You put your hands to his helmet. To take it off. To tell him he will be okay. To tell him you will save him. But his hands meet yours just before you touch it, and he shakes his head.
You don’t even feel the heat radiating from the helmet. You don’t care. All you can think about is him. His presence. His arrival.
A raindrop sizzles as it falls onto the boy’s helmet. Then another. And, then, another. You look up and see storm clouds. They are coming.
-If you leave the child outside, your journey ends here. You go back inside and crawl back into bed. The day, you decide, has been too long already, and you’ve stepped way too far out of your comfort zone.
-If you take the child inside, proceed to (6).
(6) When you carry him through your door, you place him on your couch. Your arms brush against his searing helmet as you let him go. You don’t scream. You don’t say anything at all. Instead, you run to your refrigerator and stick your red, burning arms inside your ice maker.
You want to cry, but not from the pain.
You go back to the boy, this time with two towels. You fold them and place them under his head.
You do this for his comfort and not for your couch’s protection, although you realize you’ve done both.
“I’m sorry,” he says.
Whether his apology is for the inconvenience, your burnt arms, or your toasted couch cushions, you don’t know. Or care.
“It’s okay,” you say.
You take his hand, and you hold it. These are the first hands you’ve held in years.
You, finally, don’t feel alone. Not now.
When he falls asleep, you don’t let go. You don’t do anything all night except stare at your boy. You don’t go outside and look for parents—or spaceships or fire-breathing kin or anything or anyone else that might belong to him.
You don’t do this because you claim him as your own. Immediately, you do.
He sits up in a few days, and he thanks you. He thanks you for helping him. For being good to him.
He says, “You are going to be okay. I will save you.”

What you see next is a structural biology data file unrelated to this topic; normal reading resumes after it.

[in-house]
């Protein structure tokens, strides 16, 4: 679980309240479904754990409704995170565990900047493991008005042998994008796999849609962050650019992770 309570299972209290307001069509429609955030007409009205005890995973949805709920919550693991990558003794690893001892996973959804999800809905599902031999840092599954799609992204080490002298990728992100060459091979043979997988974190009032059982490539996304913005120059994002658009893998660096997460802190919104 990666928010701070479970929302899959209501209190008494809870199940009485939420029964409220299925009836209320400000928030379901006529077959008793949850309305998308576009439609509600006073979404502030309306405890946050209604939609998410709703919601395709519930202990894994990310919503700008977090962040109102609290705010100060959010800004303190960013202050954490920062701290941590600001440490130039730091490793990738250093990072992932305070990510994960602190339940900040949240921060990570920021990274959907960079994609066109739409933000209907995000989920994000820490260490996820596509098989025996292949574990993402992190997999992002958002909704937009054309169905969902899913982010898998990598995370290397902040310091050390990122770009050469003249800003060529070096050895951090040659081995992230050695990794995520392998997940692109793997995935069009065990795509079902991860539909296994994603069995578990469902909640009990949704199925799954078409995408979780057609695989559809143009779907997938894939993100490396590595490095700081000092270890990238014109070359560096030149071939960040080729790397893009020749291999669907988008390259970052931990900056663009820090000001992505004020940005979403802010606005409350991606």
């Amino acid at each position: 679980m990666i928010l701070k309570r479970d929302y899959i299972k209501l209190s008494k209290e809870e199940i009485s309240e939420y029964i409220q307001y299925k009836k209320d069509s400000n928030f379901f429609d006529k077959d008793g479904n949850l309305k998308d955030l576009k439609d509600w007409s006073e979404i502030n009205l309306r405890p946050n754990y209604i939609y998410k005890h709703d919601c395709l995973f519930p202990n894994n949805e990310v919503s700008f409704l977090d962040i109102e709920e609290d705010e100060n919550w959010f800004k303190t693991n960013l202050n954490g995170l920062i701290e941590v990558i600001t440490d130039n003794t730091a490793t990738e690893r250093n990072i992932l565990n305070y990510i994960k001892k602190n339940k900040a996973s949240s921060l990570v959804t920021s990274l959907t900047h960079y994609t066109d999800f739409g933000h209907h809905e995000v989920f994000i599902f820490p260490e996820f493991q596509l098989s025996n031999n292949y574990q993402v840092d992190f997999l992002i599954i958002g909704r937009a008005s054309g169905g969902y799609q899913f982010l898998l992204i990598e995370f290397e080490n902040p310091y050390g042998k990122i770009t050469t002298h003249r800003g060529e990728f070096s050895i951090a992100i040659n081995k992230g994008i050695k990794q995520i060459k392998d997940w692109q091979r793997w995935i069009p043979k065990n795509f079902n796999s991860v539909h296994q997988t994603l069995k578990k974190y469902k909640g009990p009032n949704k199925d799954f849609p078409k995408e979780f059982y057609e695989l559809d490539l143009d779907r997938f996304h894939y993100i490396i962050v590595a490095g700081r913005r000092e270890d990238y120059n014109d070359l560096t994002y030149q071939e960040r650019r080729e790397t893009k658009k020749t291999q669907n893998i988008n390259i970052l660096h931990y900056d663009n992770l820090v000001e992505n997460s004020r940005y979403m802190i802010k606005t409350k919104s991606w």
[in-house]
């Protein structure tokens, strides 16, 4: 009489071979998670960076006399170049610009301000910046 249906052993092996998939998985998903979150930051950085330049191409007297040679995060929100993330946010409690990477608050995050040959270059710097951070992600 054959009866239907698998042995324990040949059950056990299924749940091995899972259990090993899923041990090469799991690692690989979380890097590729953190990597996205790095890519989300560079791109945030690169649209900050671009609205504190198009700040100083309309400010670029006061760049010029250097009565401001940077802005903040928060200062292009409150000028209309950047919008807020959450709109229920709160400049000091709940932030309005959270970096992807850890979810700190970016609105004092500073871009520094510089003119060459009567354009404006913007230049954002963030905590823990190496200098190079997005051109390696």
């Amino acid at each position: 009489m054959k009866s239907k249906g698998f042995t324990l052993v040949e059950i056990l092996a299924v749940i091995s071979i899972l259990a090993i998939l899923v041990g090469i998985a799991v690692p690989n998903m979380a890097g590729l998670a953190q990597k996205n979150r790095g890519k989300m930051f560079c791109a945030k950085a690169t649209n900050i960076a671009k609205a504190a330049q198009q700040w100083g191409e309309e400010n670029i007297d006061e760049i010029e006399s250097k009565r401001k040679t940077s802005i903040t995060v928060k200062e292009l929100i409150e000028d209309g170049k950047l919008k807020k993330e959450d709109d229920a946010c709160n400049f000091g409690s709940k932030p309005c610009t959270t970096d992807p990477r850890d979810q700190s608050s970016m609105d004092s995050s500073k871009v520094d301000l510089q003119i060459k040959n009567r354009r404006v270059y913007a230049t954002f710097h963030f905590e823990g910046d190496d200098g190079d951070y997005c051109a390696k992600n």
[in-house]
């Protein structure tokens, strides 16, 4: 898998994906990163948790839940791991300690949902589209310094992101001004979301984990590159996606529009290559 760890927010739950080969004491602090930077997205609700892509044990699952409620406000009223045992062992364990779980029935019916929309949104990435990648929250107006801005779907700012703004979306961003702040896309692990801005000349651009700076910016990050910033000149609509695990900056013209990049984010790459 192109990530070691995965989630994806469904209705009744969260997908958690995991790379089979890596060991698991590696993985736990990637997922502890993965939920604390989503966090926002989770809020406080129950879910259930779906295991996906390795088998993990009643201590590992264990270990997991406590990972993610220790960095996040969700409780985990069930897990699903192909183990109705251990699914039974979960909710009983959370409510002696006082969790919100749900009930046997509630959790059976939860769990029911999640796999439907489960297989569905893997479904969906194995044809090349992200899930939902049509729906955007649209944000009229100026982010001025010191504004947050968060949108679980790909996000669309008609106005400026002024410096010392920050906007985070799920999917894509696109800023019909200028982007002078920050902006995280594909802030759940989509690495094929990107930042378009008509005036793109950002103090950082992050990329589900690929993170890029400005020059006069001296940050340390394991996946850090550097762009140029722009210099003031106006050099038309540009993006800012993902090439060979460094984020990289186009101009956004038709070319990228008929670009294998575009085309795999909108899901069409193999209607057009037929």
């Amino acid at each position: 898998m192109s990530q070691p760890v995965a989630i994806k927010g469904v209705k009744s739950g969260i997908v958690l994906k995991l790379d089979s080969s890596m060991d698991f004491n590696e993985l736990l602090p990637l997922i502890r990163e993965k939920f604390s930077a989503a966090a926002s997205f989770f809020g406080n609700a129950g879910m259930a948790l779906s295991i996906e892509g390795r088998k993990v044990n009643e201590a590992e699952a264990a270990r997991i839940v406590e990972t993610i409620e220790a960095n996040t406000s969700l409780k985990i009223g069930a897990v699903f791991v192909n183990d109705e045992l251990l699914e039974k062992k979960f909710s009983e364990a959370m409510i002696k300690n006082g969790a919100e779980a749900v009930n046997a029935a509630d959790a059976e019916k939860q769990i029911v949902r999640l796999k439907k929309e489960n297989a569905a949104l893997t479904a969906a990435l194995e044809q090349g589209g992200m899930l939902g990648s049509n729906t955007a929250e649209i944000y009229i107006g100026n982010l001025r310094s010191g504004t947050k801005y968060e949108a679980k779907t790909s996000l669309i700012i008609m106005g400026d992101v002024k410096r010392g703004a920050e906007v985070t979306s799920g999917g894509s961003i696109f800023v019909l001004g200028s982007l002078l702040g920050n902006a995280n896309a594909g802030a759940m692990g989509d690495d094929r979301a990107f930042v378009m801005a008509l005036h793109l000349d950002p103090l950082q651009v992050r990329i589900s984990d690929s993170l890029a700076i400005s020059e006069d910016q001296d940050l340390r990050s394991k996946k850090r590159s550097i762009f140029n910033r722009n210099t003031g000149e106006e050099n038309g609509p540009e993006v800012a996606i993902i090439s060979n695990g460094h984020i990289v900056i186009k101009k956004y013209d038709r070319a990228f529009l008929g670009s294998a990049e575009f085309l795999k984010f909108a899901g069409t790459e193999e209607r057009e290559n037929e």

You don’t ask from what. You never do.
You just believe him. You believe him because he already has.
-If you want to prevent the apocalypse, it’s not too late. Head back to (4).
-If you love your son and just want to be with him at the world’s end, proceed to (7).
(7) Your son stands and reaches for your hand.
-If you take it, proceed to (8).
-If you—no, no—you’ve already made your choice. You take your boy’s hand. Proceed to (8).
(8) You follow him as he makes his way from the still-standing staircase and leads you over the broken, dying world. You go with him all the way out into your yard. You tell him it’s not safe. You tell him to be careful. You tell him you should both go back inside. Or what’s left of inside.
But he doesn’t listen. He, with his hand tucked into yours, continues on, and you never physically resist. You go right with him. Perfectly in sync.
You don’t understand what he’s doing. Truthfully you don’t. Not as he takes you to a clear spot in your backyard that’s somehow still alive and beautiful. Not even when you are standing perfectly safe under a tree. Your oak tree. The only tree in your entire neighborhood still remaining. The only tree in your whole word still remaining.
You still don’t understand as the shouting and crying and sirens blare around you. As the sound of hissing tears falling onto the decaying world sizzle.
You still don’t understand when you look into the sky and see how the clouds have already gone elsewhere.
It’s not until your boy speaks that you finally start to get it. “You might not want to watch this,” he says as he takes off his helmet. Your boy, the boy you saved and loved after he crashed on his quest to end the world, gulps in one giant breath. The longest breath you’ve ever witnessed.
When he opens his mouth, he releases the fire.
You really, really get it when he releases the fire. When the wild flames smother everything surrounding you. When you imagine the disintegration of Ms. Jackson and Alex and Caleb and your old coworkers and your parents and the beautiful beach they live on. When he holds you in his arms and you blast off, with him, happily into the sky.
Bradley Sides is the author of Those Fantastic Lives: And Other Strange Stories. He is an MFA candidate at Queens University of Charlotte, where he serves as Fiction Editor of Qu. He lives in Florence, Alabama, with his wife.